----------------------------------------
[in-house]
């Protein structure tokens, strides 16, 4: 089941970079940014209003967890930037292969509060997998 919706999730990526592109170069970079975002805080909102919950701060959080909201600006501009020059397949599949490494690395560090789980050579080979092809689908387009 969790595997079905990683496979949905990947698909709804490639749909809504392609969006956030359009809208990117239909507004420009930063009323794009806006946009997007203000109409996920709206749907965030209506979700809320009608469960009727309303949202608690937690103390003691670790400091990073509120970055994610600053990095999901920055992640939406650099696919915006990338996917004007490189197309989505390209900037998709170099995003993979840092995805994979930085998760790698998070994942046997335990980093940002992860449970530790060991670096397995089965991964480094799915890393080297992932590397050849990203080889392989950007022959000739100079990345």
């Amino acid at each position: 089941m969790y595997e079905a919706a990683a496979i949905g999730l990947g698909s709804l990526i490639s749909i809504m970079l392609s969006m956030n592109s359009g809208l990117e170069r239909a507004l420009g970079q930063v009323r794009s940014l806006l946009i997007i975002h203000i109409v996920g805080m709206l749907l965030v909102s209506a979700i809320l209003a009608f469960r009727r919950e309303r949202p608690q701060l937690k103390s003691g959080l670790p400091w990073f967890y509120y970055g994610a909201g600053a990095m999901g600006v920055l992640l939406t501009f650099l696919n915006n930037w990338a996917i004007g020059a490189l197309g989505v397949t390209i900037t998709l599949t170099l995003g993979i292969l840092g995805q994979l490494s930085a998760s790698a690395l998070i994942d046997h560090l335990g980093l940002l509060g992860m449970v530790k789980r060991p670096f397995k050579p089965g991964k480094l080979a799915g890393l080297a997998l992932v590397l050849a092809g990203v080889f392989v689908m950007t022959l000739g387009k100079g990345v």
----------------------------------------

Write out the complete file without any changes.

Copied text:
[in-house]
């Protein structure tokens, strides 16, 4: 089941970079940014209003967890930037292969509060997998 919706999730990526592109170069970079975002805080909102919950701060959080909201600006501009020059397949599949490494690395560090789980050579080979092809689908387009 969790595997079905990683496979949905990947698909709804490639749909809504392609969006956030359009809208990117239909507004420009930063009323794009806006946009997007203000109409996920709206749907965030209506979700809320009608469960009727309303949202608690937690103390003691670790400091990073509120970055994610600053990095999901920055992640939406650099696919915006990338996917004007490189197309989505390209900037998709170099995003993979840092995805994979930085998760790698998070994942046997335990980093940002992860449970530790060991670096397995089965991964480094799915890393080297992932590397050849990203080889392989950007022959000739100079990345």
């Amino acid at each position: 089941m969790y595997e079905a919706a990683a496979i949905g999730l990947g698909s709804l990526i490639s749909i809504m970079l392609s969006m956030n592109s359009g809208l990117e170069r239909a507004l420009g970079q930063v009323r794009s940014l806006l946009i997007i975002h203000i109409v996920g805080m709206l749907l965030v909102s209506a979700i809320l209003a009608f469960r009727r919950e309303r949202p608690q701060l937690k103390s003691g959080l670790p400091w990073f967890y509120y970055g994610a909201g600053a990095m999901g600006v920055l992640l939406t501009f650099l696919n915006n930037w990338a996917i004007g020059a490189l197309g989505v397949t390209i900037t998709l599949t170099l995003g993979i292969l840092g995805q994979l490494s930085a998760s790698a690395l998070i994942d046997h560090l335990g980093l940002l509060g992860m449970v530790k789980r060991p670096f397995k050579p089965g991964k480094l080979a799915g890393l080297a997998l992932v590397l050849a092809g990203v080889f392989v689908m950007t022959l000739g387009k100079g990345v």